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### Digital Learning

Are you looking for easy ways to incorporate digital activities into your math instruction? If so, you’ve come to the right place! In today’s blog post, I will be describing several different ways to teach Double-Digit Addition with digital activities and instruction.

Common Core Standards for Double-Digit Addition will be found in first and second grade. The specific skills needed for each grade level are listed below.

• First Grade: 1.NBT.C.4- Add within 100, including adding a two-digit number and a one-digit number, and adding a two-digit number and a multiple of 10, using concrete models or drawings and strategies based on place value, properties of operations, and/or the relationship between addition and subtraction; relate the strategy to a written method and explain the reasoning used. Understand that in adding two-digit numbers, one adds tens and tens, ones and ones; and sometimes it is necessary to compose a ten.
• Second Grade: 2.NBT.B.5- Fluently add and subtract within 100 using strategies based on place value, properties of operations, and/or the relationship between addition and subtraction.

## Plan Out to Teach One Strategy at a Time

With double-digit addition, you’re going to want to start with a list of strategies. Create a list of addition strategies you’d like to teach and then plan them across your timeline. I suggest starting with base-ten blocks. This will help strengthen students understanding of base-ten values before scaffolding them into combing large numbers.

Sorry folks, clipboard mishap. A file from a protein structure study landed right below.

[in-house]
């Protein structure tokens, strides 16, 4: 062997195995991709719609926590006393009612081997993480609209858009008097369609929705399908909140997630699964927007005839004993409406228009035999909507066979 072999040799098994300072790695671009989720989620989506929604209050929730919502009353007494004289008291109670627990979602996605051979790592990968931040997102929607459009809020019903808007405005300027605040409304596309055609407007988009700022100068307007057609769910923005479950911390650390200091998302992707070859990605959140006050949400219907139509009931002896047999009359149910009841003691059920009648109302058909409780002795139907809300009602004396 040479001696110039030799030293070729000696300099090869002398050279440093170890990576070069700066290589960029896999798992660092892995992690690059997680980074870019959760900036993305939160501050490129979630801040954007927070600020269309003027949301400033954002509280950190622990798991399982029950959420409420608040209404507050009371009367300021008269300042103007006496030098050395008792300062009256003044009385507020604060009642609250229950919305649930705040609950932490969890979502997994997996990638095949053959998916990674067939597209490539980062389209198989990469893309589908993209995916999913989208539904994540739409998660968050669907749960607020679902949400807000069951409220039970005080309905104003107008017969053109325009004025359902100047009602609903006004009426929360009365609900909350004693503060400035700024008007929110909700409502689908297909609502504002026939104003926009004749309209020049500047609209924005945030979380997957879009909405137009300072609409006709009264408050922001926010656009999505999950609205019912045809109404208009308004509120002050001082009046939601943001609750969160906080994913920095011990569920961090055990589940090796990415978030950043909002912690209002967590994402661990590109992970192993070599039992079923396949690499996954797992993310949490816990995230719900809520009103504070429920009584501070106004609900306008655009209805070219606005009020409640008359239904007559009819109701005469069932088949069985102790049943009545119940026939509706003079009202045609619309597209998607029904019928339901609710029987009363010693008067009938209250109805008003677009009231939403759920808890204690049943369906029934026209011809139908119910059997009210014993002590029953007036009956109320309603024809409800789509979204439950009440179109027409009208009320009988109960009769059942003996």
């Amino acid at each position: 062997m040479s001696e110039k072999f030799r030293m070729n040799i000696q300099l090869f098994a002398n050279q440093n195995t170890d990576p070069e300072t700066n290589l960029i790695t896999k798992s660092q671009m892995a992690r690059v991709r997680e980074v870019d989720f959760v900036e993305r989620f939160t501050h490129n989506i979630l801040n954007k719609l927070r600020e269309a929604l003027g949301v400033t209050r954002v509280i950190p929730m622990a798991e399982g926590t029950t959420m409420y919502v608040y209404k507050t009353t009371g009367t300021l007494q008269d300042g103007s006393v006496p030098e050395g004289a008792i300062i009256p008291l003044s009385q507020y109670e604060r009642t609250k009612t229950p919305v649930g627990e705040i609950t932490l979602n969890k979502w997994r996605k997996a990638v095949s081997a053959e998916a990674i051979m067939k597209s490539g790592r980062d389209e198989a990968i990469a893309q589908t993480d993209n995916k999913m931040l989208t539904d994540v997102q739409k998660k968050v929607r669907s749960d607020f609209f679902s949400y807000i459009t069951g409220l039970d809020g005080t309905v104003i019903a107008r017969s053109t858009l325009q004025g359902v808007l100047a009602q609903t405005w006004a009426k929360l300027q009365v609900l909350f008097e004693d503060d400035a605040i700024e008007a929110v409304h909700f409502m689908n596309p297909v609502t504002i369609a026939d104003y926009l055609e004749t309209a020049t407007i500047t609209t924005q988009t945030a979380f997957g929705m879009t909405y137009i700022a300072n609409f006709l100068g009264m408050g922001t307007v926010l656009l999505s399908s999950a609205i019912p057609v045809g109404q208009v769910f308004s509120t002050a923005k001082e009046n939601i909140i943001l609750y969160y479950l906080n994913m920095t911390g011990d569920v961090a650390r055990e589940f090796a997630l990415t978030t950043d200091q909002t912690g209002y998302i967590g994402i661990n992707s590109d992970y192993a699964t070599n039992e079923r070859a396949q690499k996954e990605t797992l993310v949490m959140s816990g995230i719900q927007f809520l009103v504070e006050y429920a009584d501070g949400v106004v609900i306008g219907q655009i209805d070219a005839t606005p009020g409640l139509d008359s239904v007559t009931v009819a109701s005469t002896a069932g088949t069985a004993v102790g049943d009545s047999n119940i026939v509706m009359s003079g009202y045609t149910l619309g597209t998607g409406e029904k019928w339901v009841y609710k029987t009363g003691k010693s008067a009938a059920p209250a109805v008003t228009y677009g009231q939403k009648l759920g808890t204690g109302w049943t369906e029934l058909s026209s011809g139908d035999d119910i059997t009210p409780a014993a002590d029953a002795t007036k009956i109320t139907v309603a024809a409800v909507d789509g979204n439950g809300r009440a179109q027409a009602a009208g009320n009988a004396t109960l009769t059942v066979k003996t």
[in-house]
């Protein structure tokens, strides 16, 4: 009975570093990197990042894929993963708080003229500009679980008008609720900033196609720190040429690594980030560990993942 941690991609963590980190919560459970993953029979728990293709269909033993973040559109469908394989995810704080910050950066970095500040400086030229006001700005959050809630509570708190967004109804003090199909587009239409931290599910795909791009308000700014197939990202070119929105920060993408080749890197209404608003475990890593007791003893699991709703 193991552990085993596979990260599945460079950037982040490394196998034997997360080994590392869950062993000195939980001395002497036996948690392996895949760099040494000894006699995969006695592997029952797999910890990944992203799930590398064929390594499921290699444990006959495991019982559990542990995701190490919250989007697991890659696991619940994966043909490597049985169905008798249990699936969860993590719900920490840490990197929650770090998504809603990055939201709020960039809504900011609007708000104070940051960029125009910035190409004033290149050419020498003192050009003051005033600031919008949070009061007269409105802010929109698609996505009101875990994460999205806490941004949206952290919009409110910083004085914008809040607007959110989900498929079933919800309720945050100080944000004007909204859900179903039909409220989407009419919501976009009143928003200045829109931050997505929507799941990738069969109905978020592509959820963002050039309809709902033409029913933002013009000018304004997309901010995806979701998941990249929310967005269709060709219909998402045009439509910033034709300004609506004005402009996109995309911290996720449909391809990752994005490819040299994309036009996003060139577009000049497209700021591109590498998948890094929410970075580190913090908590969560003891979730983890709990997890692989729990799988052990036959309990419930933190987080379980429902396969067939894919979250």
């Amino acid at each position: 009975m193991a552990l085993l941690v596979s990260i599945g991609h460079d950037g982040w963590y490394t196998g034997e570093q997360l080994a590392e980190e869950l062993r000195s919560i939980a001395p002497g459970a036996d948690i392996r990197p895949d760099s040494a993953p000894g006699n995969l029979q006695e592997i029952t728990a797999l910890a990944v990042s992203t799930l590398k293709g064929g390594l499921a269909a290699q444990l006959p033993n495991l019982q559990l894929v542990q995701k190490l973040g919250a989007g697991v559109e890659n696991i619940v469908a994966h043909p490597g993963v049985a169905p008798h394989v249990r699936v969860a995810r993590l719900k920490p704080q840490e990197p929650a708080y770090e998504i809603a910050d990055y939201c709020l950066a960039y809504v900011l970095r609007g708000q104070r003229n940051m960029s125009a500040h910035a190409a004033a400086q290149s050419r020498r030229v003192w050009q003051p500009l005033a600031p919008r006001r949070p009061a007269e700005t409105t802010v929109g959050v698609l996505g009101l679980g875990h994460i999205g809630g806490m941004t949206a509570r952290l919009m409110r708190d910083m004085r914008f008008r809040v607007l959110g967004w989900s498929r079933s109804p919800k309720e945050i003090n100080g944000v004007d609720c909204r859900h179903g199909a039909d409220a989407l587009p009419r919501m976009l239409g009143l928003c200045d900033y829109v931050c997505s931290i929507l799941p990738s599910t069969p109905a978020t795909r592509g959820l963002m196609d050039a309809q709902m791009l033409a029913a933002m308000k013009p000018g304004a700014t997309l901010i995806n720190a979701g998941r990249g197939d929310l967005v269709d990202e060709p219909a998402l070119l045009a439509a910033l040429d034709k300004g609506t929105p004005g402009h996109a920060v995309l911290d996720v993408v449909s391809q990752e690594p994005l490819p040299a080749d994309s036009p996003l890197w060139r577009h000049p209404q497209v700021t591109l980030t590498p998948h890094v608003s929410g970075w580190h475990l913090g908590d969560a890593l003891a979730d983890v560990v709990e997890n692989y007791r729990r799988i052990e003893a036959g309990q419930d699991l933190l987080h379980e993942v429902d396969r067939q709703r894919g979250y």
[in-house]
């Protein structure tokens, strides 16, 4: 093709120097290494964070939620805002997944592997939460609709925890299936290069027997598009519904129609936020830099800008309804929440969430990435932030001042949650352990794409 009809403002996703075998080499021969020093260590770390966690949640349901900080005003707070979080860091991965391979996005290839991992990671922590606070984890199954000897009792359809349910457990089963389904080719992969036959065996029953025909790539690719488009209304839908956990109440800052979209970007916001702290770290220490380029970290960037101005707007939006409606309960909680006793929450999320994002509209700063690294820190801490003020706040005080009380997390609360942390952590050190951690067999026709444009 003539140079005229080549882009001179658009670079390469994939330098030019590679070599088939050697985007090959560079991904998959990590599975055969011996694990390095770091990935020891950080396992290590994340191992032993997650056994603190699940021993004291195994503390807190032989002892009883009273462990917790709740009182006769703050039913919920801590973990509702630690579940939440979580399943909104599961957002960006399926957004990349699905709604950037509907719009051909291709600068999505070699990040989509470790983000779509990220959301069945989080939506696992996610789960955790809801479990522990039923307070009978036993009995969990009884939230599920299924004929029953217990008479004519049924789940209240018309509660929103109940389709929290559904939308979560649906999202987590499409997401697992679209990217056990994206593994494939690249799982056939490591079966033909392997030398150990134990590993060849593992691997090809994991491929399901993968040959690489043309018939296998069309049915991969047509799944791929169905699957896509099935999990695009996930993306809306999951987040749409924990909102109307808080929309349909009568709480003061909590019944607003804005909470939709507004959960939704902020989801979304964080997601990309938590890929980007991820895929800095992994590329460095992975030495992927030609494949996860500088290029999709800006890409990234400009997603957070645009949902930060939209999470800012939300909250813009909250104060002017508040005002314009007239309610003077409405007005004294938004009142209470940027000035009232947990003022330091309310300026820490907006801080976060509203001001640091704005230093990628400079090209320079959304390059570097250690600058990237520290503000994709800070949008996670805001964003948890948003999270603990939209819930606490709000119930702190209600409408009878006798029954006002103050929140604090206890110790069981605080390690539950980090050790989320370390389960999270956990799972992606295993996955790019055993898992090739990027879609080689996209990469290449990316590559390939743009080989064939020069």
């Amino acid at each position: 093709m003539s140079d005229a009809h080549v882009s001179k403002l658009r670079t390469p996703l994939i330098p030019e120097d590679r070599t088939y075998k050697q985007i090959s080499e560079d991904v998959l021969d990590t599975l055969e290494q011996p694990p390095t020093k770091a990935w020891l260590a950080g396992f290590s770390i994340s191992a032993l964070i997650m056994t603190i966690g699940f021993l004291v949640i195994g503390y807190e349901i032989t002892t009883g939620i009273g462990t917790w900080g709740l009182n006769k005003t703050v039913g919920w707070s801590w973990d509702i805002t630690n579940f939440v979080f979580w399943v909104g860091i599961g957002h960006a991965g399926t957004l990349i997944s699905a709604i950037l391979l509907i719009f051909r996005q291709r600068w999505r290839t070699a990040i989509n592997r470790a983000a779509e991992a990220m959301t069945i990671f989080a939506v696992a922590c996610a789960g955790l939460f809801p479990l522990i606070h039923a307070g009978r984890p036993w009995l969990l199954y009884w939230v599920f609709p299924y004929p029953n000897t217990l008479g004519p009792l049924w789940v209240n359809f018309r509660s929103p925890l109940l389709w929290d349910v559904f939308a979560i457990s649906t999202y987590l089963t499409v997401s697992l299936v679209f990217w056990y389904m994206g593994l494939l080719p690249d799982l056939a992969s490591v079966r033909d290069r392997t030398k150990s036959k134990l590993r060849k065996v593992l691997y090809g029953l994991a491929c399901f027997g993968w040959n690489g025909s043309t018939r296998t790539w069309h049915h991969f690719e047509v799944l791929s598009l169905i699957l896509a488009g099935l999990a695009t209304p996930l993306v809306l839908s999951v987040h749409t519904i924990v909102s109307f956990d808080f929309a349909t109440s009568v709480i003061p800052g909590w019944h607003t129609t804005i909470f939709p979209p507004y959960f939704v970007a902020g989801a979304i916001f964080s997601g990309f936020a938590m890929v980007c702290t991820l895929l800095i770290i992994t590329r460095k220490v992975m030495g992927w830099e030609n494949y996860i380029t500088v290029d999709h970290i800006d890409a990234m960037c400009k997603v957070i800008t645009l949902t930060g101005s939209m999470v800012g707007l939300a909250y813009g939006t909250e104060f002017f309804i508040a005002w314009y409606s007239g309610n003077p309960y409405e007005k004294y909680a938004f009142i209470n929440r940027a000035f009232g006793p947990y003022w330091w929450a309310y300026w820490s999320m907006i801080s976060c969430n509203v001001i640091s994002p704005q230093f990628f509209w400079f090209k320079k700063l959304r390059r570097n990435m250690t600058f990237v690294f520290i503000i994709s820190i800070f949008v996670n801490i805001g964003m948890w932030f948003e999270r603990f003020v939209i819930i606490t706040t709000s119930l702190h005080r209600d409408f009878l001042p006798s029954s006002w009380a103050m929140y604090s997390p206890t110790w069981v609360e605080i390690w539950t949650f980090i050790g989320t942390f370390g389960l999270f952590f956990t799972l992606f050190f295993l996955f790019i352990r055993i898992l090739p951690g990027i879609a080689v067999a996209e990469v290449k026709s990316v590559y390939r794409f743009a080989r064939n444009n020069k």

Next, introduce expanded form, also called the “break apart” method. Then, if you intend to show students the give and take method or an open number line, you can after that. Make sure your students have a strong understanding of the base-ten concepts and at least one of the double-digit addition strategies BEFORE showing them the standard algorithm. With all math standards, it is extremely important for your students to understand the concept before teaching them the skill, and especially before teaching them a “trick” or a “shortcut.”

A tip: Be sure to include time in your lesson planning to teach adding with and without regrouping explicitly as two separate lessons. Students will need focused practice with each strategy in order to gain full mastery.

## Using Google Classroom for Direct Instruction

Now, you’ve mapped out your timeline. It is time to teach your double-digit addition strategy lessons. For a digital component, consider pre-recording lessons or instructional videos! Then, you can post them for the students to view.

I would suggest posting them in a space that can be revisited. Your students may need to watch the lesson more than once. They can use these videos when they are struggling with a concept or need a reminder of the process.

## Using WhiteBoard.fi for Double-Digital Addition

Coincidentally, there is a free, online tool called Whiteboard.fi that acts like a personal whiteboard for each student. All you have to do is share the link and your students can practice their double-digit addition on a digital whiteboard. Use this for whole-group or small-group practice!